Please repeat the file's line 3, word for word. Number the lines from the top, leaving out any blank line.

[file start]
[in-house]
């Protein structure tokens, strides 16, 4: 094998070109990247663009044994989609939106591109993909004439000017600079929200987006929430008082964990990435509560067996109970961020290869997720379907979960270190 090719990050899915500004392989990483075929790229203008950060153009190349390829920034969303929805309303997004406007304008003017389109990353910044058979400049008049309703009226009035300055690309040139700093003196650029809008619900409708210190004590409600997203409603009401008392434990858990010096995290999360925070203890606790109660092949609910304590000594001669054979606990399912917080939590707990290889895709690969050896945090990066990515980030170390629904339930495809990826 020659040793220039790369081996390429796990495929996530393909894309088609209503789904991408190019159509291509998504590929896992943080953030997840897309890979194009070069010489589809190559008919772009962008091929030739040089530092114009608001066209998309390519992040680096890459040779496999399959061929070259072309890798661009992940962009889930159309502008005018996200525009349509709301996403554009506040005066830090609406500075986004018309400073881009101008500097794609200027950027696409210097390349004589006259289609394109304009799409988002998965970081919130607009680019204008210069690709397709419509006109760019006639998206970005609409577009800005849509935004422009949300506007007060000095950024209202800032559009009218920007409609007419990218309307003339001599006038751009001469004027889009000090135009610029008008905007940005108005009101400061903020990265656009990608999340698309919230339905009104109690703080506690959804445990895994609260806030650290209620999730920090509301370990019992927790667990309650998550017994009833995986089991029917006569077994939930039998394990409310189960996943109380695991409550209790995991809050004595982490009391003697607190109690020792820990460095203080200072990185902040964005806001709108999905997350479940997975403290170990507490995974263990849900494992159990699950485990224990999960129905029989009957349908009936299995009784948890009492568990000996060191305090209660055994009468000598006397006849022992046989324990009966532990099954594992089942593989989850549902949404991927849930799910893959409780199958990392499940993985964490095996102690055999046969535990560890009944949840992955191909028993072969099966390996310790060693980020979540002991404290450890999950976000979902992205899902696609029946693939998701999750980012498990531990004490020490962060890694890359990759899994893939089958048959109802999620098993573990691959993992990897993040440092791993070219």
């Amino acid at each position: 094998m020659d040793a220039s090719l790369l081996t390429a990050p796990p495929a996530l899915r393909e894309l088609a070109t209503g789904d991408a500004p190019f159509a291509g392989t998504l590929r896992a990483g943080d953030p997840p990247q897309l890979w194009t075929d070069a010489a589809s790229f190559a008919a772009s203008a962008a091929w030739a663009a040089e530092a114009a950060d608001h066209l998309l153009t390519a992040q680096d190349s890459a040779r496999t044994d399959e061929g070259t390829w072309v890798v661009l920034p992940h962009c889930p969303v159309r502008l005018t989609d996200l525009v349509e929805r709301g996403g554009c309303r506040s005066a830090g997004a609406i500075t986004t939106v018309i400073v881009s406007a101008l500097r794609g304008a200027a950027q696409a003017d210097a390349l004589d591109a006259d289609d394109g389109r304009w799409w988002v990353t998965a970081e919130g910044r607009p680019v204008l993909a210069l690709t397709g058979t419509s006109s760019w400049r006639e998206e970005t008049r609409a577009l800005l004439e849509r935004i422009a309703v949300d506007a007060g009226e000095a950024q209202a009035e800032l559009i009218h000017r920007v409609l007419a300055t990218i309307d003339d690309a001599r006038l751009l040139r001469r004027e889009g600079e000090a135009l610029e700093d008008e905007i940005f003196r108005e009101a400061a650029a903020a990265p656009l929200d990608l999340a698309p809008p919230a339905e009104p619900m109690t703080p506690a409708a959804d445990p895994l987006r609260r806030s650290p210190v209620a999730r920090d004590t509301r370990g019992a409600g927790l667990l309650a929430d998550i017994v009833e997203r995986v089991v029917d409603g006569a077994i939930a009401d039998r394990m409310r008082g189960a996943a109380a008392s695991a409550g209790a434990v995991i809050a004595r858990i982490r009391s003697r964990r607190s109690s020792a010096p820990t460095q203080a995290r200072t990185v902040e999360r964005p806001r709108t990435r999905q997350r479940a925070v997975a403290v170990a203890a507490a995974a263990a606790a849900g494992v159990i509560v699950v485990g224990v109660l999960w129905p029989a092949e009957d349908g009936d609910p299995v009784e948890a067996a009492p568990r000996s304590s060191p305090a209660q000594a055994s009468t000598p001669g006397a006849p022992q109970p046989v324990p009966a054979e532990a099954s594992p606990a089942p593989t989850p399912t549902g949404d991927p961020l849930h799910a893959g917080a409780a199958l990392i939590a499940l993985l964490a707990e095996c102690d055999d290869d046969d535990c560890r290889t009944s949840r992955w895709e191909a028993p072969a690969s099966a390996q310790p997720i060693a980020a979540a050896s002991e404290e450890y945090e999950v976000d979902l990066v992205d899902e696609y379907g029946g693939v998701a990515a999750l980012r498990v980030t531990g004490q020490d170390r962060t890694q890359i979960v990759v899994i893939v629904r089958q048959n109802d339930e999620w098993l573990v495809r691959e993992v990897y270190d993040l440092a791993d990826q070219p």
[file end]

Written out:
């Amino acid at each position: 094998m020659d040793a220039s090719l790369l081996t390429a990050p796990p495929a996530l899915r393909e894309l088609a070109t209503g789904d991408a500004p190019f159509a291509g392989t998504l590929r896992a990483g943080d953030p997840p990247q897309l890979w194009t075929d070069a010489a589809s790229f190559a008919a772009s203008a962008a091929w030739a663009a040089e530092a114009a950060d608001h066209l998309l153009t390519a992040q680096d190349s890459a040779r496999t044994d399959e061929g070259t390829w072309v890798v661009l920034p992940h962009c889930p969303v159309r502008l005018t989609d996200l525009v349509e929805r709301g996403g554009c309303r506040s005066a830090g997004a609406i500075t986004t939106v018309i400073v881009s406007a101008l500097r794609g304008a200027a950027q696409a003017d210097a390349l004589d591109a006259d289609d394109g389109r304009w799409w988002v990353t998965a970081e919130g910044r607009p680019v204008l993909a210069l690709t397709g058979t419509s006109s760019w400049r006639e998206e970005t008049r609409a577009l800005l004439e849509r935004i422009a309703v949300d506007a007060g009226e000095a950024q209202a009035e800032l559009i009218h000017r920007v409609l007419a300055t990218i309307d003339d690309a001599r006038l751009l040139r001469r004027e889009g600079e000090a135009l610029e700093d008008e905007i940005f003196r108005e009101a400061a650029a903020a990265p656009l929200d990608l999340a698309p809008p919230a339905e009104p619900m109690t703080p506690a409708a959804d445990p895994l987006r609260r806030s650290p210190v209620a999730r920090d004590t509301r370990g019992a409600g927790l667990l309650a929430d998550i017994v009833e997203r995986v089991v029917d409603g006569a077994i939930a009401d039998r394990m409310r008082g189960a996943a109380a008392s695991a409550g209790a434990v995991i809050a004595r858990i982490r009391s003697r964990r607190s109690s020792a010096p820990t460095q203080a995290r200072t990185v902040e999360r964005p806001r709108t990435r999905q997350r479940a925070v997975a403290v170990a203890a507490a995974a263990a606790a849900g494992v159990i509560v699950v485990g224990v109660l999960w129905p029989a092949e009957d349908g009936d609910p299995v009784e948890a067996a009492p568990r000996s304590s060191p305090a209660q000594a055994s009468t000598p001669g006397a006849p022992q109970p046989v324990p009966a054979e532990a099954s594992p606990a089942p593989t989850p399912t549902g949404d991927p961020l849930h799910a893959g917080a409780a199958l990392i939590a499940l993985l964490a707990e095996c102690d055999d290869d046969d535990c560890r290889t009944s949840r992955w895709e191909a028993p072969a690969s099966a390996q310790p997720i060693a980020a979540a050896s002991e404290e450890y945090e999950v976000d979902l990066v992205d899902e696609y379907g029946g693939v998701a990515a999750l980012r498990v980030t531990g004490q020490d170390r962060t890694q890359i979960v990759v899994i893939v629904r089958q048959n109802d339930e999620w098993l573990v495809r691959e993992v990897y270190d993040l440092a791993d990826q070219p």